Other Views from Those in the Know
Ethics Commission Should Initiate Investigations
Wouldn’t you think the Florida Commission on Ethics would have the power to initiate investigations of potential ethics violations? Unfortunately, they do not.
Currently, if a public official is suspected of violating ethics rules, a citizen must file a formal complaint with the ethics commission. Should the complaint be dismissed, the citizen complaint filer could be ordered to pay the legal fees of the public official in question if the commission determines the complaint was made with malicious intent to injure the official’s reputation or with knowingly false statements. Citizen complaints to the ethics commission totaled just 169 in 2011 down from their peak level of 295 in 2000.
Of the 169 ethics complaints filed in 2011, 68 were dismissed for lack of legal sufficiency; 2 were dismissed because they were received within 5 days of an election; 77 were ordered to be investigated; 21 were pending legal sufficiency determination at the end of the year; and 1 was on hold for criminal investigation.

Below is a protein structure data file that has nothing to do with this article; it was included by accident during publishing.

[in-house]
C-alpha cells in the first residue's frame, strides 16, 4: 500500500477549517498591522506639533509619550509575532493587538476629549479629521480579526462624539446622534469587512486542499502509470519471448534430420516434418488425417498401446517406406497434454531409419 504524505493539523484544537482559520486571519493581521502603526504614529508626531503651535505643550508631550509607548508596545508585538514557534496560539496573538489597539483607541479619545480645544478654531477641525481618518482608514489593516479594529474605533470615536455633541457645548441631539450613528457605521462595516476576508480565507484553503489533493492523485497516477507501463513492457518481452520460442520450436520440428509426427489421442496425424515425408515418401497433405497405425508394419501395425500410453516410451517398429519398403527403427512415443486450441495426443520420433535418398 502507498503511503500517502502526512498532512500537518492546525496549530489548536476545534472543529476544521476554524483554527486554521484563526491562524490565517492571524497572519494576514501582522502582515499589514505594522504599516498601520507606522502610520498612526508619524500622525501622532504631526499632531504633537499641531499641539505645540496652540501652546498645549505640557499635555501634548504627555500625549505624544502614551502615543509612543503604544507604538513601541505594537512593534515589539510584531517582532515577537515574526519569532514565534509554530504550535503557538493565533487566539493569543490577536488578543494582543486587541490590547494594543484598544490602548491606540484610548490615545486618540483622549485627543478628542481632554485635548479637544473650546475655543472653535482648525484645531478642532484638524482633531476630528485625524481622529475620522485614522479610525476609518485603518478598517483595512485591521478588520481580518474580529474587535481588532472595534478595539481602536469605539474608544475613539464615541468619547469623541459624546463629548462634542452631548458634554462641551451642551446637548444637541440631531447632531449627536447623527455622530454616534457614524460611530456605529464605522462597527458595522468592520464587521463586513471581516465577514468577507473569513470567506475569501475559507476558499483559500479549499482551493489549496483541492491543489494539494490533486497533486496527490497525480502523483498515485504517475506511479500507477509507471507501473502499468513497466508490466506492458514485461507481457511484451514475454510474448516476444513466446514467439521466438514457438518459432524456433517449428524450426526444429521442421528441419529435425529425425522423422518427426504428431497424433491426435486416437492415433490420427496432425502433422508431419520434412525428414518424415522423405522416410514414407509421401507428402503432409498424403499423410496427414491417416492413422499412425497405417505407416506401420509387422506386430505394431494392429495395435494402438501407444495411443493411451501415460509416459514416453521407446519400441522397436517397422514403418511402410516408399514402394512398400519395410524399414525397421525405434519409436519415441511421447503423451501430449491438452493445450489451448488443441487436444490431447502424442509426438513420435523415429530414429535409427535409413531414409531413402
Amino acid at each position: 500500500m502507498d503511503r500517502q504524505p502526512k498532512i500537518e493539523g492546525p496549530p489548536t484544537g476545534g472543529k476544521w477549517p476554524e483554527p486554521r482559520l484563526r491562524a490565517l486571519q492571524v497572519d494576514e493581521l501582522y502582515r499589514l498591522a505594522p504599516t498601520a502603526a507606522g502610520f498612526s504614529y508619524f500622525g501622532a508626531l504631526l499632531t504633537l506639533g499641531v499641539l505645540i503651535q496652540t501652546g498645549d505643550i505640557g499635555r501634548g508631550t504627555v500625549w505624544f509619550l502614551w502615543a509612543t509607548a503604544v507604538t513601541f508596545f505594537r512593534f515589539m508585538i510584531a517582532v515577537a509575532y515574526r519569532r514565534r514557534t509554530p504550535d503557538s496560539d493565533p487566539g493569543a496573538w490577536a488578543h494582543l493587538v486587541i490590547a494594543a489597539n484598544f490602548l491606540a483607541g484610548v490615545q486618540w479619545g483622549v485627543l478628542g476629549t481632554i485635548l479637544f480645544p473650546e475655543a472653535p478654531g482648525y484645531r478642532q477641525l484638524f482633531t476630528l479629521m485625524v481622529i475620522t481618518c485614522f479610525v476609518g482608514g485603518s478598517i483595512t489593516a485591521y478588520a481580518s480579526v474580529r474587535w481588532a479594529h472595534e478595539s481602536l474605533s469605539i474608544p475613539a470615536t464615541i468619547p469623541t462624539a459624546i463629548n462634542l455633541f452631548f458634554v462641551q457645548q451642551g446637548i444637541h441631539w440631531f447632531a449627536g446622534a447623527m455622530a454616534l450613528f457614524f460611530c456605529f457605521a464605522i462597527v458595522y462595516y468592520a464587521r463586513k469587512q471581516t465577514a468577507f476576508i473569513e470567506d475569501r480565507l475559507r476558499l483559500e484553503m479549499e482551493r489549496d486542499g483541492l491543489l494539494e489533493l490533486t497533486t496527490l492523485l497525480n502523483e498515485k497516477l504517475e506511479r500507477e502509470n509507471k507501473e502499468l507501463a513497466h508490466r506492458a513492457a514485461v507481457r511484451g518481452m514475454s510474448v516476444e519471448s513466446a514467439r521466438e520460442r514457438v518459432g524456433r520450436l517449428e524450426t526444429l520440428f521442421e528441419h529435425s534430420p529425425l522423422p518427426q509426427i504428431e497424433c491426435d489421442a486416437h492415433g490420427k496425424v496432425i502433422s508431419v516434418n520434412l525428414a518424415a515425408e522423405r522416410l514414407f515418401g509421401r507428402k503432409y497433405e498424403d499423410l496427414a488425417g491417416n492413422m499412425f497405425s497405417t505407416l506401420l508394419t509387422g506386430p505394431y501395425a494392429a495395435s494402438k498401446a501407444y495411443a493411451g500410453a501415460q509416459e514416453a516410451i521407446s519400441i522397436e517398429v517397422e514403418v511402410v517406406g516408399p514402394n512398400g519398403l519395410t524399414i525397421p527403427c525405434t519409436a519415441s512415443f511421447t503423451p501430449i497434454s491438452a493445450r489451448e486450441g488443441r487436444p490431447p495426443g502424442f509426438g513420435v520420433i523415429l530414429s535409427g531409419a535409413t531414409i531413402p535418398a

From 2000 to 2010, Florida led the country in federal public corruption convictions, according to the U.S. Department of Justice. There were a total of 781 federal public corruption convictions in Florida from 2000 to 2010. That’s an average of more than one federal public corruption conviction per week in Florida during that time period.
As of 2011, 37,325 public officials were required to file financial disclosure forms with the ethics commission. That’s a lot of folks to keep track of in our state. Shouldn’t we give the job of ethics enforcement and investigation to the professional staff of the ethics commission?
The Florida Commission on Ethics has been calling on the Florida Legislature to give them the ability to start investigations of potential ethics violations pretty much since the body was created in 1974. In a March 2012 report by the Center for Public Integrity, Florida scored a failing grade for its ethics enforcement agencies and an overall C- for corruption risk. One simple step to raise Florida’s grade on this corruption report card would be to give the ethics commission staff the same self-starting power to investigate that is in place in 30 other states.
Dan Krassner is the Executive Director of Integrity Florida, a nonpartisan research institute whose mission is to promote integrity in government and expose public corruption.
Editor's Note: Rosemary Goudreau, editor and CEO of Florida Voices, is a board member of Integrity Florida.
Published Thursday, April 05, 2012